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Books Books 1 - 10 of 12 on is this fair? is this just? are my ideas so scanty? But I see what you mean. I have....
" is this fair? is this just? are my ideas so scanty? But I see what you mean. I have been too much at my ease, too happy, too frank. I have erred against every common-place notion of decorum; I have been open and sincere where I ought to have been reserved... "
Sense and Sensibility - Page 66
by Jane Austen - 2008 - 364 pages
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Sense and Sensibility

Jane Austen - 1864 - 340 pages
...disregarded before. Their taste was strikingly alike. The same books, the same passages were idolised by each; or if any difference appeared, any objection...nothing farther to ask." "Elinor," cried Marianne , "isthisfair? isthisjust? are my ideas so scanty? But I see what you mean. I have been too much at...
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Sense & Sensibility

English literature - 1882
...acquaintance to be long supported, under such extraordinary despatch of every subject for discourse 1 You will soon have exhausted each favourite topic....to ask.' ' Elinor,' cried Marianne, ' is this fair 1 is this just I are my ideas so scanty? But I see what you mean. I have been too much at my ease,...
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Sense and Sensibility, Volume 1

Reginald Brimley Johnson - 1892 - 163 pages
...passages were idolised by each — or, if any difference appeared, any objection arose, it lasted to longer than till the force of her arguments and the...marriages, and then you can have nothing farther to ask " " My love," said her mother, " you must not be offended with I 7 .linor—whe was only in jest. I...
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Sense and Sensibility, Volume 1

Jane Austen - 1892
...such extraordinary despatch of every subject for discourse? You will soon have exhausted each favorite topic. Another meeting will suffice to explain his...and second marriages, and then you can have nothing further to ask. ' ' " Elinor, " cried Marianne, "is this fair, is this just? Are my ideas so scanty?...
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Sense and Sensibility, Volume 1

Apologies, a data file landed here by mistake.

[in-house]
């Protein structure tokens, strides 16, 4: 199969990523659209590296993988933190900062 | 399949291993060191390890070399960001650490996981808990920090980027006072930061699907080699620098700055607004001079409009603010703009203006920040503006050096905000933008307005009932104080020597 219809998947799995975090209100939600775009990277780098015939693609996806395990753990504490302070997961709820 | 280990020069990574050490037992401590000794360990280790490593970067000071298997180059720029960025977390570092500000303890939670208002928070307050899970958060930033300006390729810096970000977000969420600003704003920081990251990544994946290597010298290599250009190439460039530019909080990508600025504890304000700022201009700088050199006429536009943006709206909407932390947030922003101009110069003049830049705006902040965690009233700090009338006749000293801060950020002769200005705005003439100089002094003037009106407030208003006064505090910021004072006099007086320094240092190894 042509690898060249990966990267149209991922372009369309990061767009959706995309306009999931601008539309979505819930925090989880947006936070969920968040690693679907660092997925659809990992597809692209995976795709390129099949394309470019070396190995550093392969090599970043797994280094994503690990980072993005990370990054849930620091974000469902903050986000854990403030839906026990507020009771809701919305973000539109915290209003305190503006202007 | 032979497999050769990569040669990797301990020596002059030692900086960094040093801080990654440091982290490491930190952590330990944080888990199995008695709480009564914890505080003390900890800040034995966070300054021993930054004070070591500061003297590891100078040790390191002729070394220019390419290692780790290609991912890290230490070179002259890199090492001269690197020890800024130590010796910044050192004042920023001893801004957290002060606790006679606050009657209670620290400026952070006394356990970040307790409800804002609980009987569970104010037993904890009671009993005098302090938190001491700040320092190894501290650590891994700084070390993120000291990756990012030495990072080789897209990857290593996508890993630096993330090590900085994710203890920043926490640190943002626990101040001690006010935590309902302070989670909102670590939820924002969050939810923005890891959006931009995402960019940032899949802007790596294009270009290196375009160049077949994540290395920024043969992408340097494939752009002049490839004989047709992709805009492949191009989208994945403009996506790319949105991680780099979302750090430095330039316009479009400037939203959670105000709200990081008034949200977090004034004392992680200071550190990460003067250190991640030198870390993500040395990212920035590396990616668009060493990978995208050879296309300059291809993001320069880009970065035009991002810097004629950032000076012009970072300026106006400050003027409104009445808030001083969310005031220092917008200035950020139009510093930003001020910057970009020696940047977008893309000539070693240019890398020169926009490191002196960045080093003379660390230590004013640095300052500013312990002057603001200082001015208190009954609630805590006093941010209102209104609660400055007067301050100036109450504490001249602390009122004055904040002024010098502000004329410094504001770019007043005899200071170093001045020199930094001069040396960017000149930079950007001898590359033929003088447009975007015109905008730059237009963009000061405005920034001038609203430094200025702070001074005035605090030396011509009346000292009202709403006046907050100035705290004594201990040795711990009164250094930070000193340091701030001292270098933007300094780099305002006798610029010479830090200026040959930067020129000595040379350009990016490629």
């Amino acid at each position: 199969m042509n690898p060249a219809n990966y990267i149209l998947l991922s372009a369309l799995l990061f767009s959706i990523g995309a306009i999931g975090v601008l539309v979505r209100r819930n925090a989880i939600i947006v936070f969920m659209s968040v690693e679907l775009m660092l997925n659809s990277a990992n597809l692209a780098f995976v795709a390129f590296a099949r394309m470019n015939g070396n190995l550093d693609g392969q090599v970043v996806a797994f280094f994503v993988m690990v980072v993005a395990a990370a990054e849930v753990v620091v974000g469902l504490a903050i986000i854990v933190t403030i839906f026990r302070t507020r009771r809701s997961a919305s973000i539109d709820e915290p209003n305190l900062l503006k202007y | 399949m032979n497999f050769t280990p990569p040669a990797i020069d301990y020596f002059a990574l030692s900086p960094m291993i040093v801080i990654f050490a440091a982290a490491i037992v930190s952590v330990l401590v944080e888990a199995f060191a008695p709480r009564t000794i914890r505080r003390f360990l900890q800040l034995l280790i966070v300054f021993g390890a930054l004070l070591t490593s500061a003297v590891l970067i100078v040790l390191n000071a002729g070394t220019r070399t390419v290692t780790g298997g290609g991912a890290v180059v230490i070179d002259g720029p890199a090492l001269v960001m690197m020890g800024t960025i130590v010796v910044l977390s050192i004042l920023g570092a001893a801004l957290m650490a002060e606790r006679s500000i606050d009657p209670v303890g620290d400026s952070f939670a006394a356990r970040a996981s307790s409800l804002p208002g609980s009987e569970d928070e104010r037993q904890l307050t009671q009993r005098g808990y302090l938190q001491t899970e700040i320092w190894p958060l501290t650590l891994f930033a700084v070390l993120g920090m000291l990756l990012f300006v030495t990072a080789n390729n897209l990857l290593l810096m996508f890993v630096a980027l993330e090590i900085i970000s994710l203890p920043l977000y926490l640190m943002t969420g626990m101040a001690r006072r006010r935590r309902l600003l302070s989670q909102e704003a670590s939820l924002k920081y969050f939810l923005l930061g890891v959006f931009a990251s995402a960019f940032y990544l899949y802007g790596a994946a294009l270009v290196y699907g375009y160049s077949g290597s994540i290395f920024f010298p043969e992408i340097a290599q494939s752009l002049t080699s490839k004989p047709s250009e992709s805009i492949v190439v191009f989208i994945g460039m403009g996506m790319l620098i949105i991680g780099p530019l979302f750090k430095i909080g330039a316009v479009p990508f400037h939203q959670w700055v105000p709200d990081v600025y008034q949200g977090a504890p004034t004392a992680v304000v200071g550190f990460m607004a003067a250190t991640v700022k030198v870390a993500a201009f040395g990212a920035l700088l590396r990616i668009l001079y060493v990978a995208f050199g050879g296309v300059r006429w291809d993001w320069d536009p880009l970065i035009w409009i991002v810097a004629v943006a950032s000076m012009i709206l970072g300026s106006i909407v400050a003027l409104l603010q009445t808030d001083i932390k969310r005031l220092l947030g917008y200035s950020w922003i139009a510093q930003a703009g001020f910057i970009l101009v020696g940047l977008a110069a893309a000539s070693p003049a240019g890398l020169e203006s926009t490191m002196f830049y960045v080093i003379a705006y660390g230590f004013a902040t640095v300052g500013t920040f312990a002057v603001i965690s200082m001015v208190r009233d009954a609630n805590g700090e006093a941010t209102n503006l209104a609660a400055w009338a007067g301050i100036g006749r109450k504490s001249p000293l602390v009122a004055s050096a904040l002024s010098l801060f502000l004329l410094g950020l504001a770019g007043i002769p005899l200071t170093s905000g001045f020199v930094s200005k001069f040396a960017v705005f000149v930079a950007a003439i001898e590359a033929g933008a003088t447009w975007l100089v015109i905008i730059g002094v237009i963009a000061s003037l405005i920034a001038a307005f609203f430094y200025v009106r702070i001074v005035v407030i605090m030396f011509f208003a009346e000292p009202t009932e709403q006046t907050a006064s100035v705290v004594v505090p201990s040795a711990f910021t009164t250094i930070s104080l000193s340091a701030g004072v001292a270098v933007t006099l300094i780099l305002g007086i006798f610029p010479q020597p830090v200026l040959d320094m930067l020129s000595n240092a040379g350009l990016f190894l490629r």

Jane Austen - 1899 - 429 pages
...such extraordinary despatch of every subject for discourse? You will soon have exhausted each favorite topic. Another meeting will suffice to explain his...and second marriages, and then you can have nothing further to ask." "Elinor," cried Marianne, "is this fair, is this just? Are my ideas so scanty? But...
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Charlotte Brontė, George Eliot, Jane Austen: Studies in Their Works

Henry Houston Bonnell - English fiction - 1902 - 475 pages
...such extraordinary despatch of every subject for discourse? You will soon have exhausted each favorite topic. Another meeting will suffice to explain his...marriages, and then you can have nothing farther to ask." And the sentiments of a girl of seventeen towards a bachelor of thirty-five are thus set forth : She...
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Sense and Sensibility ; Emma ; and Persuasion

Jane Austen - 1903
...than is proper. But how is your acquaintance to be long supported, under such extraordinary dispatch of every subject for discourse ? You will soon have...and second marriages, and then you can have nothing further to ask." " Elinor," cried Marianne, " is this fair ? is this just ? are my ideas so scanty...
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Sense and Sensibility, Volume 1

Jane Austen - 1905 - 276 pages
...disregarded before. Their taste was strikingly alike. The same books, the same passages were idolised by each —or, if any difference appeared, any objection...marriages, and then you can have nothing farther to ask ' 68 ' Elinor,' cried Marianne, ' is this fair? is this just? are my ideas so scanty? But I see what...
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Jane Austen and the Fiction of her Time

Mary Waldron - Literary Criticism - 2001
...than is proper. But how is your acquaintance to be long supported, under such extraordinary dispatch of every subject for discourse? You will soon have...marriages, and then you can have nothing farther to ask.' (SS tf)'6 When Marianne responds ' "Is this fair? is this just?" ' we should be inclined to agree,...
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Jane Austen: 8 Books in 1

Jane Austen - Fiction - 2005 - 584 pages
...before his visit concluded, they conversed with the familiarity of a long-established acquaintance. pretty well. You have already ascertained Mr. Willoughby's...and second marriages, and then you can have nothing further to ask."— "Elinor," cried Marianne, "is this fair? is this just? are my ideas so scanty?...
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